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Friday, October 25, 2013

Unity Editor Tools And XML To Save Time

As you develop you will find more and more circumstances where hard coding data into your game becomes a huge pain. Having to recompile your whole game just to change the price of an item, or change a spelling mistake in the description of a trophy will get old really fast, which is where soft coding and dynamic loading comes into play.

With Unity's editor being so extensible, soft coding is a very attractive option for a lot of the data you will need for your game. Within minutes you can have data classes to store your values, and create editor scripts to make data creation extremely simple and user friendly. Today you are going to see a very basic implementation of this.

What we are going to be doing is we are going to create a data class for an in game item, an editor class that will allow you to create and store many items, and a class that will load the data and display it in a log. All of the data is going to be stored as XML files in this tutorial since it is built into .NET.

So the first thing that we want to do is create our data class, so create a new C# script in Unity and call it ItemData.

public class ItemData
{
//Lets make two string variables that will hold the name and description of the trophy
public string name = string.Empty;
public string description = string.Empty;
//Lets say that the item is also purchased from a store in your game, so we can set a price for it as well
public int price = 10;
/*
* This would be as simple as it gets. You could also add in extra detail such as the name 
* of the icon for this item that would be loaded from resources
*/
}

This is a very basic implementation of item data. In your game you may want to put more information in such as the icon name, texture path, and possibly even more. It all depends on what your uses are going to be.


So now that we have the data class, let's create an Editor Window to edit, create and remove data. The editor window is very useful, it can be docked just like your Scene and GameView windows, and it is very customizable. So what we want to do is create a new C# script in Unity called ItemsEditor, and this time we want to put it in the Editor folder of your project. If you don't have one all you need to do is create a new folder called Editor.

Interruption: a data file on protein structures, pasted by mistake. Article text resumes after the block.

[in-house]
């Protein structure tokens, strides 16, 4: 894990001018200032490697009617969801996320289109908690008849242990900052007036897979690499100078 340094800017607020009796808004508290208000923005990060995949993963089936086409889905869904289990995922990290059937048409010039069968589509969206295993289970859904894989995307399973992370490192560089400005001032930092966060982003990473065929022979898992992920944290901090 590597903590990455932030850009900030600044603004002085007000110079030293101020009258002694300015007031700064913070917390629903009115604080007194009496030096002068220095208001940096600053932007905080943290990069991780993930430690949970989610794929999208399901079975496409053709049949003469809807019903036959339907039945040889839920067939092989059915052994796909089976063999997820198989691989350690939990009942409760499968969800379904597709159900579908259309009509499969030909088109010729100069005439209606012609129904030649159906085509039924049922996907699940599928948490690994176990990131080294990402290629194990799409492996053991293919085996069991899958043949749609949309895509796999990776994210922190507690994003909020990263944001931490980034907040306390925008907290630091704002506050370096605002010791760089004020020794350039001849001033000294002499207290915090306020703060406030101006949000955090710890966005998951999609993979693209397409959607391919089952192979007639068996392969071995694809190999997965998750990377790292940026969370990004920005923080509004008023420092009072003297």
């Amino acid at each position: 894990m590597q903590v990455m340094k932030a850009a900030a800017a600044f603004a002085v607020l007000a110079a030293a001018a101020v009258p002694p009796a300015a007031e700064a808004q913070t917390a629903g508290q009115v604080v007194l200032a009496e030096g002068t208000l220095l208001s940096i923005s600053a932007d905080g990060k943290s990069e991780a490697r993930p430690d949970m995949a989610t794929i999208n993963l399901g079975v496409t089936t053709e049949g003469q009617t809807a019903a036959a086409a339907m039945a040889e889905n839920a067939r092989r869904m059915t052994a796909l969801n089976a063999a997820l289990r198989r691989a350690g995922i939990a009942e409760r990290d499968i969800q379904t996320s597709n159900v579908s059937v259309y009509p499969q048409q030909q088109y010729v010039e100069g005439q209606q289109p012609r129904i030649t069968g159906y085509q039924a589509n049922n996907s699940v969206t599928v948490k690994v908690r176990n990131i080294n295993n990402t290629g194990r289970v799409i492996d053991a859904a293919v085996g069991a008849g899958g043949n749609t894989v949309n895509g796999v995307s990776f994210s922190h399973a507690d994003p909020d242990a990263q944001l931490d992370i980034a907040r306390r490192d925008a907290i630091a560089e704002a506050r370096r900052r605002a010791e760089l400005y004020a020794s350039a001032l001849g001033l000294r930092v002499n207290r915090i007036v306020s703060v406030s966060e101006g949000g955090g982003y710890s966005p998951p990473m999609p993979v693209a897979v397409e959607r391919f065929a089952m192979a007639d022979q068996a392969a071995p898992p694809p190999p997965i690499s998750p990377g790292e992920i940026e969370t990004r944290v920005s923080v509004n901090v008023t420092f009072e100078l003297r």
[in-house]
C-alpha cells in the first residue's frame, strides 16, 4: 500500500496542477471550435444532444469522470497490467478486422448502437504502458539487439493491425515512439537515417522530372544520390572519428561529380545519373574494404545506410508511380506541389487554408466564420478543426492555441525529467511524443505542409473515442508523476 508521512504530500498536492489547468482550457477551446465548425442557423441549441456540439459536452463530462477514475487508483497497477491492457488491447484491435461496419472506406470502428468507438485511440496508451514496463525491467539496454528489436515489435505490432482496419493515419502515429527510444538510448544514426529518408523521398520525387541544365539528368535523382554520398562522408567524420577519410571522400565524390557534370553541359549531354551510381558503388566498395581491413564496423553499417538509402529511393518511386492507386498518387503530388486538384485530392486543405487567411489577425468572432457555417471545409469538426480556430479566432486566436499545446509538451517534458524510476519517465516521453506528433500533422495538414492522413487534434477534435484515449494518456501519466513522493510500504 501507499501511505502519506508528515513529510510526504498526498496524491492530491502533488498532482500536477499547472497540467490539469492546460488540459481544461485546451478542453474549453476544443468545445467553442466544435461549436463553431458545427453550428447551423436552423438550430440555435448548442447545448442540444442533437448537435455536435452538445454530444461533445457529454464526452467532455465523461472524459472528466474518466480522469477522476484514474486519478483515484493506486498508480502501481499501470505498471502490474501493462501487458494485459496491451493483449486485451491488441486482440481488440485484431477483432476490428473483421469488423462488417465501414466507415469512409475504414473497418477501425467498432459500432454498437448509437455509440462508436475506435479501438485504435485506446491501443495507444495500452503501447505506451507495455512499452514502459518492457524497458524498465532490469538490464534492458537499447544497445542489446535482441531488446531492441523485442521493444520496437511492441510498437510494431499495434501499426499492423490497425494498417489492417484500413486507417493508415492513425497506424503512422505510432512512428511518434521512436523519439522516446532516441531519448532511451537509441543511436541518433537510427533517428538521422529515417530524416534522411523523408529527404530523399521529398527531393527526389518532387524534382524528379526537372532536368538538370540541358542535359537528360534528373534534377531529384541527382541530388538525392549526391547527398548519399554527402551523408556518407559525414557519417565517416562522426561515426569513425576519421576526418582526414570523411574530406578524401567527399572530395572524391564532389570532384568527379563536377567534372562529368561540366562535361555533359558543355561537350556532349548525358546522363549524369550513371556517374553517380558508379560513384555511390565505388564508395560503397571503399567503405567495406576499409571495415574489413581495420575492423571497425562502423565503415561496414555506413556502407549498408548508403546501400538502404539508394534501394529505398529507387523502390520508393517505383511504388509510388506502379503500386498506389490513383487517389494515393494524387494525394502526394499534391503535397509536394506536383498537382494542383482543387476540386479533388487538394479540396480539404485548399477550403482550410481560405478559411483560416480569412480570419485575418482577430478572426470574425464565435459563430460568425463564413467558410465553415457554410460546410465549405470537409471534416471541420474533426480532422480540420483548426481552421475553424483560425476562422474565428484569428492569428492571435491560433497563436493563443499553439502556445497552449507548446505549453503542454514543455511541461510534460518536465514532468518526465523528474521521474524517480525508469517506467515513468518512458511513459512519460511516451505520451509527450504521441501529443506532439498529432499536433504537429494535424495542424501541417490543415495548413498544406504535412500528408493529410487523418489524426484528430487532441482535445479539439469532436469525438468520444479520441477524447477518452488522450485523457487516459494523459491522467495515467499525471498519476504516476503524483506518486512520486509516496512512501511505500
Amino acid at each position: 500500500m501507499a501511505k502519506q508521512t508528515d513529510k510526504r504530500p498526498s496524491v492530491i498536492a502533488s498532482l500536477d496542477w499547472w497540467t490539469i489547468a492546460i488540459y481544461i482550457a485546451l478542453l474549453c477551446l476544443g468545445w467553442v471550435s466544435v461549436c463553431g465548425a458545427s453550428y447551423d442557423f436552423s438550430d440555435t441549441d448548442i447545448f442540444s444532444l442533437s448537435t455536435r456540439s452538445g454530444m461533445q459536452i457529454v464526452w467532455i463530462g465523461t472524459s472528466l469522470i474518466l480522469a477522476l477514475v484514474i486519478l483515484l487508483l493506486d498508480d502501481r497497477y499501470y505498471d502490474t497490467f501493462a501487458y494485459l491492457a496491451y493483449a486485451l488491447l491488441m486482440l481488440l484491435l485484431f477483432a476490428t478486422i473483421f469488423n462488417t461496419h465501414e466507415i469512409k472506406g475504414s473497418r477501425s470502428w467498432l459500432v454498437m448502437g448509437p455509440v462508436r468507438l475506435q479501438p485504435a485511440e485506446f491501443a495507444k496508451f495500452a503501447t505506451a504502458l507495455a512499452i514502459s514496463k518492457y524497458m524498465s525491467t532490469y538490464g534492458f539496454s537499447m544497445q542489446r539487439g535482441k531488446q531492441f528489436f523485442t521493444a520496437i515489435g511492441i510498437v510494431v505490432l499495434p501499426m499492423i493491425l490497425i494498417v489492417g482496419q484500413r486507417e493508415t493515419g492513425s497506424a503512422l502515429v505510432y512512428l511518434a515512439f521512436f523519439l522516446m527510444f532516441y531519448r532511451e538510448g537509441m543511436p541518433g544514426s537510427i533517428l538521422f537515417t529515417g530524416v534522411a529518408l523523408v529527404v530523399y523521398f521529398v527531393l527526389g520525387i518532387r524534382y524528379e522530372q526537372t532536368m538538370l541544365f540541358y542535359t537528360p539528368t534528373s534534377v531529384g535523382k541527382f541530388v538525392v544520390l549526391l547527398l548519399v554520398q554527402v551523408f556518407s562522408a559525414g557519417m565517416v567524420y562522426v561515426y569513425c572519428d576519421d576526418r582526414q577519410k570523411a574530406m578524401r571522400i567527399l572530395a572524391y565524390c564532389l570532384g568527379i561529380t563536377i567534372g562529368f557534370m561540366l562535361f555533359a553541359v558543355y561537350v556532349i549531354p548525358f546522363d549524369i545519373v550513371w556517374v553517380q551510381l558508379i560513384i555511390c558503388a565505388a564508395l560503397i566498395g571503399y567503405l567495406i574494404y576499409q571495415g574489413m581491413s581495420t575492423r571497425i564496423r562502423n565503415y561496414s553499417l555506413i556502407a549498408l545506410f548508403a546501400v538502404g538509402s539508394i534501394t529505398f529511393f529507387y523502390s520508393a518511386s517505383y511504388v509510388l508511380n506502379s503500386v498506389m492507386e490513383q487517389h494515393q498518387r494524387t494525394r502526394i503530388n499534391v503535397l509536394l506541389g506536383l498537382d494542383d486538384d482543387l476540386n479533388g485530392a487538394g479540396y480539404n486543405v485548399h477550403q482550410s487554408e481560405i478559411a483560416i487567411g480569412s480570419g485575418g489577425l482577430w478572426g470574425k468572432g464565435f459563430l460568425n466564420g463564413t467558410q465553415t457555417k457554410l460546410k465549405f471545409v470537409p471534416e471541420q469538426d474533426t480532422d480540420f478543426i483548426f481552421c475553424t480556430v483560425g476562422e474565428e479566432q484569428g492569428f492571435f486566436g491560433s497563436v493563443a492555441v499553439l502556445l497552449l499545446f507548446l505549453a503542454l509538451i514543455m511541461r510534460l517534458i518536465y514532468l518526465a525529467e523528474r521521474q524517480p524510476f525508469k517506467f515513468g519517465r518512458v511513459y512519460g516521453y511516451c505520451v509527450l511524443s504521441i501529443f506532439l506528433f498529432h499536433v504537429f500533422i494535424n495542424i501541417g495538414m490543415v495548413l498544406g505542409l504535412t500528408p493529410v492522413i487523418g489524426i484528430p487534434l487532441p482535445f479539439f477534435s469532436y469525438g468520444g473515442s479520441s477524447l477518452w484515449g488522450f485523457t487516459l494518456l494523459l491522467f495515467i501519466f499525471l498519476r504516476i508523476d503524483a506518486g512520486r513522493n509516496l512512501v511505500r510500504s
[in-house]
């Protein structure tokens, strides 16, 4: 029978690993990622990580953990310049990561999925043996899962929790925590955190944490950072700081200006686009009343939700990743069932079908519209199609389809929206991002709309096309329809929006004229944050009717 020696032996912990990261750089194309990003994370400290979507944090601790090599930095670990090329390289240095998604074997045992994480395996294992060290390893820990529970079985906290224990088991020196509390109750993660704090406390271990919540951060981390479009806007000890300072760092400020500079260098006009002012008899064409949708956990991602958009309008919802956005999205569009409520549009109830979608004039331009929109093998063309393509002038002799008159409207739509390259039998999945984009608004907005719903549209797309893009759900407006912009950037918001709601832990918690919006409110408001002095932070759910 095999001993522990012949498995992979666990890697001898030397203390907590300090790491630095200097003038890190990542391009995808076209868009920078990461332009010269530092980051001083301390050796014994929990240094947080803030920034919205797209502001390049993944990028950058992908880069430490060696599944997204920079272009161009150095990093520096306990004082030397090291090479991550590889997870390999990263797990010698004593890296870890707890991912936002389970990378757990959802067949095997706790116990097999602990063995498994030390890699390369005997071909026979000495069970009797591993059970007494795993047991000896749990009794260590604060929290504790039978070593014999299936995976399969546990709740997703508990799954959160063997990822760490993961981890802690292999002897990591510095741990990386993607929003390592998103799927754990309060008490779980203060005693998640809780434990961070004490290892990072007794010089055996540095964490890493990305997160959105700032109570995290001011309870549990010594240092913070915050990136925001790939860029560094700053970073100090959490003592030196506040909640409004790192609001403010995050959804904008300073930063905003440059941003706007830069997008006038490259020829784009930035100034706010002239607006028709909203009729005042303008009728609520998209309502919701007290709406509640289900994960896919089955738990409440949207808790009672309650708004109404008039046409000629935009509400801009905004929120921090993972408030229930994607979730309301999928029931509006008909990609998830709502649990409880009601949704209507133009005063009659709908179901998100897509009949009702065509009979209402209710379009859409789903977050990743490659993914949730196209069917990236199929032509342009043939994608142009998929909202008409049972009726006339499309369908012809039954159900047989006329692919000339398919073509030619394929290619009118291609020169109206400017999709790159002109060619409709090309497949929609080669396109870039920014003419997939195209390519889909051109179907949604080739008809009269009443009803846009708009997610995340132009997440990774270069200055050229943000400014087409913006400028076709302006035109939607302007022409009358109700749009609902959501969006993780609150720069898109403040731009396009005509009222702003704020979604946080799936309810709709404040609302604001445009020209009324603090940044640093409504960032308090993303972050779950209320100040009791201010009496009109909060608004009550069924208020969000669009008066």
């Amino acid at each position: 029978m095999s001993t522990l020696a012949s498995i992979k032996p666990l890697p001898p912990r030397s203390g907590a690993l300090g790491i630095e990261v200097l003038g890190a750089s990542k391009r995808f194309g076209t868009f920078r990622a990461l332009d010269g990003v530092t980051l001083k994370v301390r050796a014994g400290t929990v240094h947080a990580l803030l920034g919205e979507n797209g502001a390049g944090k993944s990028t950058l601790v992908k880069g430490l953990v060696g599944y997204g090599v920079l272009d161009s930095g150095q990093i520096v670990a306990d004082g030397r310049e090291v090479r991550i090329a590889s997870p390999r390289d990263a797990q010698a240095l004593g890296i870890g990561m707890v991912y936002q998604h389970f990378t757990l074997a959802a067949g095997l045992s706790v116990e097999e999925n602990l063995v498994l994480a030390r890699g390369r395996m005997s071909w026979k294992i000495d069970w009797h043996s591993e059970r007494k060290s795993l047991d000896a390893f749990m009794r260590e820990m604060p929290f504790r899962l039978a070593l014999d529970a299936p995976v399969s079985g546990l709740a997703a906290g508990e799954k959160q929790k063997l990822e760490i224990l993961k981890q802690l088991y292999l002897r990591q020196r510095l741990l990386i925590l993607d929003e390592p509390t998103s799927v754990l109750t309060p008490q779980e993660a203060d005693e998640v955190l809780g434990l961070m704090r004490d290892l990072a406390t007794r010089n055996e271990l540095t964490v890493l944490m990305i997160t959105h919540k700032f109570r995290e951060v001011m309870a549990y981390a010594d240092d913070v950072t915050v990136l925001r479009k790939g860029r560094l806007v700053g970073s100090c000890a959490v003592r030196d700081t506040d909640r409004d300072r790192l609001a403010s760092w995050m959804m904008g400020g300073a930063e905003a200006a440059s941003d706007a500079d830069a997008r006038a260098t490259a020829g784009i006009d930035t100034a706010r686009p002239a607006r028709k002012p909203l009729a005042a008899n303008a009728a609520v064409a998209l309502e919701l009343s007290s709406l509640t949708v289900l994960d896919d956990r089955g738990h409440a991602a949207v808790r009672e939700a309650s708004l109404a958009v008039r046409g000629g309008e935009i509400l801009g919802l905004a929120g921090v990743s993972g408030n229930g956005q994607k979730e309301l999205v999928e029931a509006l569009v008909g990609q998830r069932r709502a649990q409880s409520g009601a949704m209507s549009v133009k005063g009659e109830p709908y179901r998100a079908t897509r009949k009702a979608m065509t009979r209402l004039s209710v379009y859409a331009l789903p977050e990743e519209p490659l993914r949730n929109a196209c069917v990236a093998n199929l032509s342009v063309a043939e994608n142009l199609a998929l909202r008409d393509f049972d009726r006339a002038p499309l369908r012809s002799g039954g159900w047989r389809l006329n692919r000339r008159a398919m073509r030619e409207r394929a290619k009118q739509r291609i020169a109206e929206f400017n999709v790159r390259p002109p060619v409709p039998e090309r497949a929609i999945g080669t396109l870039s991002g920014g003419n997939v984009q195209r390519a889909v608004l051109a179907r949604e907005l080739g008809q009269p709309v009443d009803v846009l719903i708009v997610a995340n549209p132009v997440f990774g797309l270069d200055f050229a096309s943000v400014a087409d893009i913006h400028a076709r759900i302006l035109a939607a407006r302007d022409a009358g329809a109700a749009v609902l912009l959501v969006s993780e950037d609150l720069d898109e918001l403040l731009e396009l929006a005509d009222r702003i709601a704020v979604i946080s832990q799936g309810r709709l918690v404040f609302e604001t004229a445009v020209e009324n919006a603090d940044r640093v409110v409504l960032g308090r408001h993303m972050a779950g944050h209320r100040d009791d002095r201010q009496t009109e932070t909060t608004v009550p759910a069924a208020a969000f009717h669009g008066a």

using UnityEngine;

//This is going to be an editor window script, so we need to include UnityEditor
using UnityEditor;

//We are going to be using a generic list to store the item data so we need to include the System.Collections.Generic library
using System.Collections.Generic;

//And since we are going to be saving to a file and will be serializing to XML, we need to include those libraries as well
using System.IO;
using System.Xml.Serialization;

//This is an editor window class so we are going to want to make sure that the class extends from EditorWindow
public class ItemsEditor : EditorWindow
{
//first lets create a string variable that will store the file path of the xml file. Lets make it readonly so we know that no one will mess with it int he code, and make it static so it can be used in static functions
private static readonly string s_filePath = Application.dataPath + "/Resources/Items/XML/";
private static readonly string s_fileName = "items.xml";
//Next we need to create the list that will store all of the item data
private static List<ItemData> s_items;
//Thirdly we need to make another list, but this time with boolean values. We are going to make the editor window collapsable, and we need to know which items are currently being viewed
private static List<bool> s_itemFoldouts;
//Lastly we want our editor window to be scrollable if the list gets somewhat large, so we need to store a scroll position for the editor's scroll bar
private Vector2 m_scrollPosition;
//Our first function is going to be an initalization function called init. Here we will create a new ItemsEditor window, and load the XML file. 
//There is also the MenuItem attribute, and we use this to create a menu item within the Unity editor that we can click on
//Notice that this is also a static function
[MenuItem("Game Data/Item Editor")]
static void init ()
{
EditorWindow.GetWindow<ItemsEditor> ();
loadXMLFile ();
}
//Here we will create a static function called loadXMLFile so that it can be used during initialization
private static void loadXMLFile ()
{
//Here we will make sure to initalize the items and item foldouts list
s_items = new List<ItemData> ();
s_itemFoldouts = new List<bool> ();
//if the file exists we load it, otherwise we dont do anything
if (File.Exists (s_filePath + s_fileName)) {
//lets create our XMLSerializer to handle the item data
XmlSerializer serializer = new XmlSerializer (typeof(List<ItemData>));
//Next we create a new FileStream with our file path. Notice that we have the using statement. 
//This allows us to do whatever we want with the Filestream and know that it will close itself automatically